*Editor's note: This story has been updated throughout.

The tight Texas House District 105 race between Republican state Rep. Rodney Anderson and Democratic challenger Terry Meza is headed for a recount. Meza trails Anderson by 64 votes after all accepted provisional ballots were counted Monday.

"That is final," said Dallas County elections administrator Toni Pippins-Poole of the tally.

Earlier Monday, the Secretary of State's office approved Meza's request for the recount, which is scheduled for Nov. 28.

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"I'm cautiously optimistic and just feel like we owe it to the voters when we say, 'Every vote counts,'" Meza said Monday.

Anderson did not respond to a request for comment Monday. 

The current vote difference is less than one-fifth of a percent of the 47,376 ballots cast. But this western Dallas County district that covers parts of Irving and Grand Prairie is no stranger to close contests.

Former State Rep. Linda Harper-Brown famously held on to the seat in 2008, when she beat a Democrat by a mere 19 votes. That race also went to a recount and prompted a series of lawsuits that stretched the contest into December. But the race had higher stakes eight years ago: Harper-Brown's eventual victory gave Republicans a narrow 76-74 majority in the lower chamber. Now, Republicans hold a comfortable majority in the 150-seat chamber regardless of who wins this seat.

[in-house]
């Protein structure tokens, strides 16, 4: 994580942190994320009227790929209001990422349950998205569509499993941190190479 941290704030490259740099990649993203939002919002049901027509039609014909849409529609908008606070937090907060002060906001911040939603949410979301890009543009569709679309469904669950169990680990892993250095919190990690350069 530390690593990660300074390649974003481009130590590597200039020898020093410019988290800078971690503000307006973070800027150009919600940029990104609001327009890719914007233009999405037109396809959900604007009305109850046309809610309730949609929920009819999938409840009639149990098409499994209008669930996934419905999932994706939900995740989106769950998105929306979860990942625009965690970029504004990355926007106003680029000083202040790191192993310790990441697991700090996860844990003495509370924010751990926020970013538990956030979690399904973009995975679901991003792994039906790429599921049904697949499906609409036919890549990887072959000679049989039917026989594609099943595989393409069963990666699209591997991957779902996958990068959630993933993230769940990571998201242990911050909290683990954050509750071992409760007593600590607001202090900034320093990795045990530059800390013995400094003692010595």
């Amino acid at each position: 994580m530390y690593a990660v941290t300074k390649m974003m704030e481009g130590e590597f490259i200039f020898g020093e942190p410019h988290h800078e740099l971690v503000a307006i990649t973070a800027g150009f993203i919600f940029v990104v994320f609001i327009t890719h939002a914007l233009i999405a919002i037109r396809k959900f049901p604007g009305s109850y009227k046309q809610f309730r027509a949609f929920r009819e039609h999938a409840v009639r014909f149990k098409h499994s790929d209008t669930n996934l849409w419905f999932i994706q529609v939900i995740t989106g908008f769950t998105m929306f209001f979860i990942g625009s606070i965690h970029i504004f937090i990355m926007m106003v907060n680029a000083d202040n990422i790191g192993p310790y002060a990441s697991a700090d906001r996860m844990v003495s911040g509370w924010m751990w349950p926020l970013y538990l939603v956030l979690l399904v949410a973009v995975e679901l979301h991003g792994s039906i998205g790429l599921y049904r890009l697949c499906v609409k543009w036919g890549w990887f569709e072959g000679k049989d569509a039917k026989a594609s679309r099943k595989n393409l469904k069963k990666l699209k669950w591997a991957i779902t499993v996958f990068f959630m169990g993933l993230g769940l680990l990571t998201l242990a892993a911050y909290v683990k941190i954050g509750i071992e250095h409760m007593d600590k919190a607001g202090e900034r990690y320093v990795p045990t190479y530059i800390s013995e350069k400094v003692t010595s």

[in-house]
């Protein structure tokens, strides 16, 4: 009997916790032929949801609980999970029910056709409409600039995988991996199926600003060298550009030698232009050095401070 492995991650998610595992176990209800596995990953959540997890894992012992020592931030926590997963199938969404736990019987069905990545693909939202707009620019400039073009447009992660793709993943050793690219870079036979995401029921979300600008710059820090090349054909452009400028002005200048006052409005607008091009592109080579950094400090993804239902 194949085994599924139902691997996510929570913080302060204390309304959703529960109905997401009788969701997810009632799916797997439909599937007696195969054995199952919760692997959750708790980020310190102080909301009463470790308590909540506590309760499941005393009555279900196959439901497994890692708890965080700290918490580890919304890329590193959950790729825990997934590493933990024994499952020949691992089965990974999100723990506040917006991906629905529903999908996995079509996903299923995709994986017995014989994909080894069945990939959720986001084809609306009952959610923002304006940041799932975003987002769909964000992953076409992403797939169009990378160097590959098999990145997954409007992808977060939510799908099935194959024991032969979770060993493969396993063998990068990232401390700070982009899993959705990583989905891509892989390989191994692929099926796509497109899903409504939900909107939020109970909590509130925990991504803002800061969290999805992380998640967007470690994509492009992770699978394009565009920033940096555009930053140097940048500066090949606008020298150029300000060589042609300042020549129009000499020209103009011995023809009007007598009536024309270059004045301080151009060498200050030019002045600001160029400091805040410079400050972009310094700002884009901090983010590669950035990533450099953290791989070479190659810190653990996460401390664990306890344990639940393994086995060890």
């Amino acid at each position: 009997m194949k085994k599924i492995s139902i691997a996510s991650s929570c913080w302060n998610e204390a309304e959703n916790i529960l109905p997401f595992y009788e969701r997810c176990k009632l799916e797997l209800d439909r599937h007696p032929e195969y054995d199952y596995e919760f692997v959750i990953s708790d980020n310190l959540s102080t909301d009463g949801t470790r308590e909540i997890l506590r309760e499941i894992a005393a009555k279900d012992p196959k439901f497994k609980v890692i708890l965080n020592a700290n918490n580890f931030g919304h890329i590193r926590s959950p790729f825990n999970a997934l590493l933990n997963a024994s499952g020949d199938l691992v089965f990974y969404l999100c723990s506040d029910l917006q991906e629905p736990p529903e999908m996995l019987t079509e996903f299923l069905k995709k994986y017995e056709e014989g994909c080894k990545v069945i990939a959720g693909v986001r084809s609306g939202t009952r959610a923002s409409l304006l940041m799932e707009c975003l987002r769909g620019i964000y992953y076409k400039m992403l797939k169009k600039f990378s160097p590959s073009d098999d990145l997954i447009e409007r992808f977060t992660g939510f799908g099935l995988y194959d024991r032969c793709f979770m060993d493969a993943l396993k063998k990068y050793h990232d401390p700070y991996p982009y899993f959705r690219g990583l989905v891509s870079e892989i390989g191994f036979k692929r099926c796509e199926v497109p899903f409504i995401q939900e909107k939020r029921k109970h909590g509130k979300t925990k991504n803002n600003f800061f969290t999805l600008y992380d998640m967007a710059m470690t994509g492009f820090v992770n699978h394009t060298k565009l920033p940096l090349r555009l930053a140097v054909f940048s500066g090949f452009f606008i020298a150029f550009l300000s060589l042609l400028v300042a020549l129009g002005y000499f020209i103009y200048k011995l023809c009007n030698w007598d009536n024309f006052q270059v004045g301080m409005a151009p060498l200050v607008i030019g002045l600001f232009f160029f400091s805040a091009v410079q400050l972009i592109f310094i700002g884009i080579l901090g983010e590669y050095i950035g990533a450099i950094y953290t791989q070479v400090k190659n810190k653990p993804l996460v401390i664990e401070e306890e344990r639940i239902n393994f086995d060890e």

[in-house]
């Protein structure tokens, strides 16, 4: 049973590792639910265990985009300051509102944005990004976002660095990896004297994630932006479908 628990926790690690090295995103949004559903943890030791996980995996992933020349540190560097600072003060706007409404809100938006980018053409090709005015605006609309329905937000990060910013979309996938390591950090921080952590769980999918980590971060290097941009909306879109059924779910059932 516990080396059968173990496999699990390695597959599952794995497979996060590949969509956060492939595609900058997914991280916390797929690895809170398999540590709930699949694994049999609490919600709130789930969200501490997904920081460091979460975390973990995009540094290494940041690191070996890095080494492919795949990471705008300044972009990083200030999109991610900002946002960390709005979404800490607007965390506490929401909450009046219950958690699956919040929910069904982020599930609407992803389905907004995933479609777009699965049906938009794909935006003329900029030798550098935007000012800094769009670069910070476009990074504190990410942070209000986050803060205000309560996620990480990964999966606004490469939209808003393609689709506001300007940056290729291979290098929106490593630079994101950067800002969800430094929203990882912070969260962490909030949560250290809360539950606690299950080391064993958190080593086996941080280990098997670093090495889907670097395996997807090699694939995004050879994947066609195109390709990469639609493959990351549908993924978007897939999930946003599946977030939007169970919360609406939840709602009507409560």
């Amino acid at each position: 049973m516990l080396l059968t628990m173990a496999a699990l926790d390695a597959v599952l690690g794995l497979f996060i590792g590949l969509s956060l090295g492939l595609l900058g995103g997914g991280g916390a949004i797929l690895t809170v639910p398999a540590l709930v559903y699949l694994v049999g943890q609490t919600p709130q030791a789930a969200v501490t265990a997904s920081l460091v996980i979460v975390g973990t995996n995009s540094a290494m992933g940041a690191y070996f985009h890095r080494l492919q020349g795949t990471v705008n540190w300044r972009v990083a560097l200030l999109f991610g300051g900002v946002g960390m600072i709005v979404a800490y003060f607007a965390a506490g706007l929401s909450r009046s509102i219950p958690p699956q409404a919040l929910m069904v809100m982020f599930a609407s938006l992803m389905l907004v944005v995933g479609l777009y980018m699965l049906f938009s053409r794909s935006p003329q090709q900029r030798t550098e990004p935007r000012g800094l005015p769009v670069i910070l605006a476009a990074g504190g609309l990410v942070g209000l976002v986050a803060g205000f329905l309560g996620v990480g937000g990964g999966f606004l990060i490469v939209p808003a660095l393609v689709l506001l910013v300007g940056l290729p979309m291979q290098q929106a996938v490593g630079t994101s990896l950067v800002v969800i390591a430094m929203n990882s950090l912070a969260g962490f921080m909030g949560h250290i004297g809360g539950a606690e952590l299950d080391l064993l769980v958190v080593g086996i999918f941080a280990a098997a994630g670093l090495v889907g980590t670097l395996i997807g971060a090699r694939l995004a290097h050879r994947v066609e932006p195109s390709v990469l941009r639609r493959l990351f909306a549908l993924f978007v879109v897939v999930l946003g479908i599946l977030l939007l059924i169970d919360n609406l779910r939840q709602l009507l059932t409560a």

The race this year was one of four closely watched contests in Dallas County, where Republican incumbents battled challengers in a Democratic stronghold. Republican State Reps. Linda Koop and Cindy Burkett handily held on to their seats, but fellow GOP incumbent Kenneth Sheets was ousted by Democratic attorney Victoria Neave.

In the campaign for District 105, Anderson, a title insurance executive, touted his accessibility to constituents and support of law enforcement. He also supported suspending controversial STAAR testing in schools. Meza criticized Anderson's acceptance of campaign contributions from a payday lender and said he and other lawmakers haven't done enough to reform the beleaguered Child Protective Services.

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Meza didn't think the race would still be up in the air weeks after the election. She's glad that the vote difference narrowed as more ballots were counted. She isn't ruling out the possibility that a recount could put her ahead, but she's not assuming that'll be the outcome, either.

"Because the number is not that small," she said.

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